Why Resist Consumer Dialogue?

I just finished reading a sample chapter from AdAge editor Scott Donaton's book, Madison & Vine, which is posted on the website here.

Donaton makes some good points in this chapter about product placement and product integration, including citing some examples of what can go wrong when Hollywood and Madison Avenue collide. "Consumers will reject poor attempts to disguise commercials as entertainment," Donaton writes before diving into an example citing Ford and NBC's The Tonight Show. He goes on to show a few more examples in which a ham-handed marketer goes over the line, making integration attempts both obvious and insulting to the consumer.

The common thread in all these examples? Marketers step over the line when they fail to think of consumers as thinking persons with finely tuned BS detectors.

My takeaway from my casual observations of people watching movies and television shows is that consumers can often spot paid product placement a mile away. And when they do spot it, the reaction tends to be one in which the consumer scoffs at the attempt, which can't be good for brand favorability.



I'm interested in reading Donaton's book when it comes out. But I'm more interested in looking at the value proposition of product placement and what causes it to exist in the first place.

Why do marketers want to place their products within entertainment? Some would say it's due to a fear of the commercial-skipping capabilities of DVRs and general consumer tune-out when it comes to TV commercials. Others would say it's an attempt to get some of the "cool factor" of an entertainment brand to rub off on a product.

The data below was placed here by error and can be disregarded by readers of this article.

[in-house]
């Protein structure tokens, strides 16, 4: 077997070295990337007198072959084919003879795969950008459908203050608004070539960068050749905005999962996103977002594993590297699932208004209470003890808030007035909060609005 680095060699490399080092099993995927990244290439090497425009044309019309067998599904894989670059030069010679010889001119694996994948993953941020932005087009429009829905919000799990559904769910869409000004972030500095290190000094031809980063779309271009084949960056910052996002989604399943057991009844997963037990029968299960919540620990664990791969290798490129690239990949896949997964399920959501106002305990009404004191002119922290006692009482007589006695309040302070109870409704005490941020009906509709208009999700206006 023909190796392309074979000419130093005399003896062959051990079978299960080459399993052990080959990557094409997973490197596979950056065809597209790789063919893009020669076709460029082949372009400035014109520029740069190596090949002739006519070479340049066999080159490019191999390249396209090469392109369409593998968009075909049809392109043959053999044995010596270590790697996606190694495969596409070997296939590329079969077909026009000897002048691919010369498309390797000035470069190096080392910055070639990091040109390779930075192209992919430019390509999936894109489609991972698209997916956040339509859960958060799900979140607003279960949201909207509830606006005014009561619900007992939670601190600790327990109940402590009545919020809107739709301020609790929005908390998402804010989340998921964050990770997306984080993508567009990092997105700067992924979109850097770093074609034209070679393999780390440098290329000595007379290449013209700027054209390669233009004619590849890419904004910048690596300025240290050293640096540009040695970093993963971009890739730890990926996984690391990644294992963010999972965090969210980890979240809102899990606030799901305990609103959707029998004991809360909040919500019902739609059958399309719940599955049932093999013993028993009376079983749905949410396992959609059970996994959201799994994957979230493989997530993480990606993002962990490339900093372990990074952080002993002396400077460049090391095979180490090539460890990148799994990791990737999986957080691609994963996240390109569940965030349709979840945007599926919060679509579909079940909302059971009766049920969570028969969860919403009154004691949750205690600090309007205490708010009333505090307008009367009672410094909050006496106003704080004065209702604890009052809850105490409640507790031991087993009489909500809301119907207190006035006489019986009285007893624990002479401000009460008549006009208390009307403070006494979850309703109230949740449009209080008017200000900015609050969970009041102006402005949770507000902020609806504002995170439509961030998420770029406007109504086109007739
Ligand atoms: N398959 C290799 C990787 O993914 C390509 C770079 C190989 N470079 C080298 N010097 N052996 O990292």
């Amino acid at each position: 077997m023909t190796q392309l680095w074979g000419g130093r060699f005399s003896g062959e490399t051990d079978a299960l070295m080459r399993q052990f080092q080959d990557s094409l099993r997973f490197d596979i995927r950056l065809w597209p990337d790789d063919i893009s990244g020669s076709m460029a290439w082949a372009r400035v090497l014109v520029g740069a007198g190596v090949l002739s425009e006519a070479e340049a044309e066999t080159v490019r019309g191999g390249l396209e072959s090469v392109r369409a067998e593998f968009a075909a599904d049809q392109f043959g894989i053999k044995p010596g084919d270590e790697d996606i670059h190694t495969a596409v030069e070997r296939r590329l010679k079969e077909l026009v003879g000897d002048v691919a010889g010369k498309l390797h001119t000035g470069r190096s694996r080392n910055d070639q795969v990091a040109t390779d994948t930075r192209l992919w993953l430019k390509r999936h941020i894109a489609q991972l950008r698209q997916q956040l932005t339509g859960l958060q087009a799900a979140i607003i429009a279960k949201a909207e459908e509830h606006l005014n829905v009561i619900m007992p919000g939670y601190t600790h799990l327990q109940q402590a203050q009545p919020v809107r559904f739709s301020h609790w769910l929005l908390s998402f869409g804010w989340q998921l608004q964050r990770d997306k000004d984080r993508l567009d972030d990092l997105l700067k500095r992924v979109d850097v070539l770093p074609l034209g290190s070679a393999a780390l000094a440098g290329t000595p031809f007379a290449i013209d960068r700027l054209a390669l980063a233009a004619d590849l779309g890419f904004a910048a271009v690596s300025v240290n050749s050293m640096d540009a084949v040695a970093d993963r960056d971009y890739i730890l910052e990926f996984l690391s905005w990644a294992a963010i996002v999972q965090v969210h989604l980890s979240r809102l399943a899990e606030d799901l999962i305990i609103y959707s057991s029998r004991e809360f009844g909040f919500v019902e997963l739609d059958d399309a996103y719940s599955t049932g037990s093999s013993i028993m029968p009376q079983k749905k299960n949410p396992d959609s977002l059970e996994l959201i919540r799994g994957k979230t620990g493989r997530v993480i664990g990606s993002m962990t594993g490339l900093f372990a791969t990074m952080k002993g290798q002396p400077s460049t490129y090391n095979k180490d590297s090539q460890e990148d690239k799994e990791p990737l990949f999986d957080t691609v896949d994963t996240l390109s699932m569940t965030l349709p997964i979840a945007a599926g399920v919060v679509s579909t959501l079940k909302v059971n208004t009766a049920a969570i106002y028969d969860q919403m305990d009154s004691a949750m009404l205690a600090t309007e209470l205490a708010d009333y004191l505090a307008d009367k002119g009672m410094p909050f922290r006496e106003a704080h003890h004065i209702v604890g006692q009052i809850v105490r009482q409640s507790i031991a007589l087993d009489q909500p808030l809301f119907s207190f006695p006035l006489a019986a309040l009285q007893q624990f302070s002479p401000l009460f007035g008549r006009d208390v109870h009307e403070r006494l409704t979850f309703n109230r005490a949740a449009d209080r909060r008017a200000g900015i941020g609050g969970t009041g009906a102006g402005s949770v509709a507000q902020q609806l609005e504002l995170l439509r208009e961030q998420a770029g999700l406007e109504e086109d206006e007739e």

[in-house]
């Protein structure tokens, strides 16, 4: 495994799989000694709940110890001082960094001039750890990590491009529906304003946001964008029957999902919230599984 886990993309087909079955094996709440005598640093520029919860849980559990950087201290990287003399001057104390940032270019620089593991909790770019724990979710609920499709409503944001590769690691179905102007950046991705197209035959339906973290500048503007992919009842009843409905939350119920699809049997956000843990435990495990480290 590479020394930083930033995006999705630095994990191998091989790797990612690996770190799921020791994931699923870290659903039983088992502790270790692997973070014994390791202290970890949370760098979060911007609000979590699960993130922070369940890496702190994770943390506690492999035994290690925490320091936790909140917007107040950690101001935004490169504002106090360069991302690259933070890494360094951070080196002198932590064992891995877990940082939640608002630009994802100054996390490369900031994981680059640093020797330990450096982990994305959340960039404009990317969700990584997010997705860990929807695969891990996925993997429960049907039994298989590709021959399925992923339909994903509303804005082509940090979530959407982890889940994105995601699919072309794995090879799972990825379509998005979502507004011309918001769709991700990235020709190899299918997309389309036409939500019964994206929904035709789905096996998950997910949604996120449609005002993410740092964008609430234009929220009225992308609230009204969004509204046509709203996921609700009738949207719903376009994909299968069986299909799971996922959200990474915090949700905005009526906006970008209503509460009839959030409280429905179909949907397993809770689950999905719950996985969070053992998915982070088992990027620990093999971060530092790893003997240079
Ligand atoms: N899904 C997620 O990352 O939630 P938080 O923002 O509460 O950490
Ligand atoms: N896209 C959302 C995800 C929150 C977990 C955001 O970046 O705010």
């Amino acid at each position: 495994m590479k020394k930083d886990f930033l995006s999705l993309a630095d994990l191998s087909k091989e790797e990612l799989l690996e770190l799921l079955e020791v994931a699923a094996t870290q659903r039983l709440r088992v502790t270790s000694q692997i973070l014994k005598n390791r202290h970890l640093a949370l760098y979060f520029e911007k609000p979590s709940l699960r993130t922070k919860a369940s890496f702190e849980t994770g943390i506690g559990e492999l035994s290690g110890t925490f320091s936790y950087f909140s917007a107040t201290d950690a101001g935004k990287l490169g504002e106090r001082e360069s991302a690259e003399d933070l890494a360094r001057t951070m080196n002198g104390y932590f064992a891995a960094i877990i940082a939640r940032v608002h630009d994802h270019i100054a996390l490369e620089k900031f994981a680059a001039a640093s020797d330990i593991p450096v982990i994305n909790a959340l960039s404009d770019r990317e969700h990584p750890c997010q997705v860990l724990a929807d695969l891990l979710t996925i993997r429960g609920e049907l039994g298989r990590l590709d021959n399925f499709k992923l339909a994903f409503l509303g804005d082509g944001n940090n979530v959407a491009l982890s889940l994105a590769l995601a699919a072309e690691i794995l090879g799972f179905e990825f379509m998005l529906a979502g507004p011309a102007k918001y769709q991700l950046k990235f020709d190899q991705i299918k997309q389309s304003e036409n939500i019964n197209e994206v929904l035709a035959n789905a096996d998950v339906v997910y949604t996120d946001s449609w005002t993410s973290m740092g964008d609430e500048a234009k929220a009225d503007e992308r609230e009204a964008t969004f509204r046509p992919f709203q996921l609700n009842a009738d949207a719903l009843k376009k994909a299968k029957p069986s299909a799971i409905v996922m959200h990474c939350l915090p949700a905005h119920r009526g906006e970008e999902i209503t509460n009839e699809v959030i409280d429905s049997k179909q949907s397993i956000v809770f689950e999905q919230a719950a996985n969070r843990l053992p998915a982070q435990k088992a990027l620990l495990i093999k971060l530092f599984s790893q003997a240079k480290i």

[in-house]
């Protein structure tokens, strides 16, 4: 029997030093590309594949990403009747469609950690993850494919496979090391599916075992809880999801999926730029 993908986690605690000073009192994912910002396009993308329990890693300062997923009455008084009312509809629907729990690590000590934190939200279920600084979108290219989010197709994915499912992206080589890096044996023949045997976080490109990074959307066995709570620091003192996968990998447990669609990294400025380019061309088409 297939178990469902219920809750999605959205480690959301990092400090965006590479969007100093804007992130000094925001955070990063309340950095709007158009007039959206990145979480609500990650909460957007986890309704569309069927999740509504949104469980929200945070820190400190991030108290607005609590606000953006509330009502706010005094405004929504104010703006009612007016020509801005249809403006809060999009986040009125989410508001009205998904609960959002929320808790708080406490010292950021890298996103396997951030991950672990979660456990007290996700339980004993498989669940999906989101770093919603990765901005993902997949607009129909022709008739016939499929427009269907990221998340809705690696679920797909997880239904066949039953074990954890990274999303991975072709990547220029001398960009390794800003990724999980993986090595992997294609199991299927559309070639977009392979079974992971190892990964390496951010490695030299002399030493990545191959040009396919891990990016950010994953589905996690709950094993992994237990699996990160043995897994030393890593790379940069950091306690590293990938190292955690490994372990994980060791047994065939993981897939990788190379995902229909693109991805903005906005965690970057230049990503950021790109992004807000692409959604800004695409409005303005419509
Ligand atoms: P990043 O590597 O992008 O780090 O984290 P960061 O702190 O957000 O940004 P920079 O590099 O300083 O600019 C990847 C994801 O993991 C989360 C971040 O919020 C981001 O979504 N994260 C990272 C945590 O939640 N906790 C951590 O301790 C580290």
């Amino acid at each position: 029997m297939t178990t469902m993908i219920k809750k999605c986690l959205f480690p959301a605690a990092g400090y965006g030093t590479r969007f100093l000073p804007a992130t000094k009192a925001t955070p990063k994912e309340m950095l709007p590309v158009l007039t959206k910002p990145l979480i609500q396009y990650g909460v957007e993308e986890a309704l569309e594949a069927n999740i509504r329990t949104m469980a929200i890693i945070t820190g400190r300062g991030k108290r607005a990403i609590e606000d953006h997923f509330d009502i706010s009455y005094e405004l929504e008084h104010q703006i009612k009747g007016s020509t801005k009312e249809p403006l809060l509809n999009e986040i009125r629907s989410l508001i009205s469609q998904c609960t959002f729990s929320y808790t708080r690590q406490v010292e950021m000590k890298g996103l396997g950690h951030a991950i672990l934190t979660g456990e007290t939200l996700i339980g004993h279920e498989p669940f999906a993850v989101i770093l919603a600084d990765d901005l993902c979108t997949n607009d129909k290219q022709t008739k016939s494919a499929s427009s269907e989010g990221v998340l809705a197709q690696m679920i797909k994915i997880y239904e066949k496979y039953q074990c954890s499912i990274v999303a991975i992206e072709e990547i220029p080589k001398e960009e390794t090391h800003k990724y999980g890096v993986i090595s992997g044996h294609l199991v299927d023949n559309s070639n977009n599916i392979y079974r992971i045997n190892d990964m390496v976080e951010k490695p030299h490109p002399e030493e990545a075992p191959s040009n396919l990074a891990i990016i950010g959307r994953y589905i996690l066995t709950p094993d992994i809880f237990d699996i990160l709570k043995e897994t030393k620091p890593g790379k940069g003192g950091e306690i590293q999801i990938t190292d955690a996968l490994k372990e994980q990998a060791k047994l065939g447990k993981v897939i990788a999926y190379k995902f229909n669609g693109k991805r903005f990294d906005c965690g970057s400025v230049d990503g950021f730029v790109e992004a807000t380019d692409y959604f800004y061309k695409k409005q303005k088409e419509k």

Personally, I'd say it's an attempt to preserve the broadcast model. After all, what would prompt a marketer to spend money to essentially bribe the producer of a cool TV show or movie to place their product? It might be the fact that many marketers haven't figured out cost-efficient ways to talk to their own consumers, and prefer to broadcast messages in order to talk at them instead of talking with them. Why else would brand marketers take such a huge risk of setting off consumer BS detectors and having their expensive product placement deals backfire in their faces?

On the interactive side, we see this type of behavior everyday. Advertisers continue to dump money into television, even though ratings are declining and prices are escalating. How many marketers do you know that have vast databases where email addresses acquired on their websites are left to rot until they're expired and useless? I know plenty. These are behaviors typical of organizations that don't want to create dialogue with the consumer, but instead want to treat people as mere targets to be struck with the magic bullet of broadcast advertising.

But today's marketer doesn't have to be afraid of conversing with the consumer. While any marketer might be put off by the prospect of millions of consumers trying to converse with their company about a product, we now have CRM solutions, our websites and other technologies to help us manage these conversations. Heck, you can put up a message board, discussion list or other community feature to help facilitate these conversations in just a couple hours. Why shouldn't Weber provide a discussion list that lets consumers talk about summer barbecue ideas and recipes? Why shouldn't Home Depot host the biggest online discussion board for home improvement?

Why shouldn't any marketer tap into the conversations that are occurring online and take an active role in them? Perhaps it's the fear of moving from the broadcast model to something else.

I'm not saying that broadcast advertising doesn't work. That's where my philosophy on commercial communications differs from the principles outlined in The Cluetrain Manifesto. Product and brand awareness has to come from somewhere. But when we engage consumers, we need to do more with that engagement than continue to whack the consumer over the head with the "buy now" message. Otherwise we're doomed to continue to make the broadcast model the dominant one in our marketing communications campaigns, while broadcast audiences diminish in size and the audiences that remain become more and more resistant to the hard sell message.

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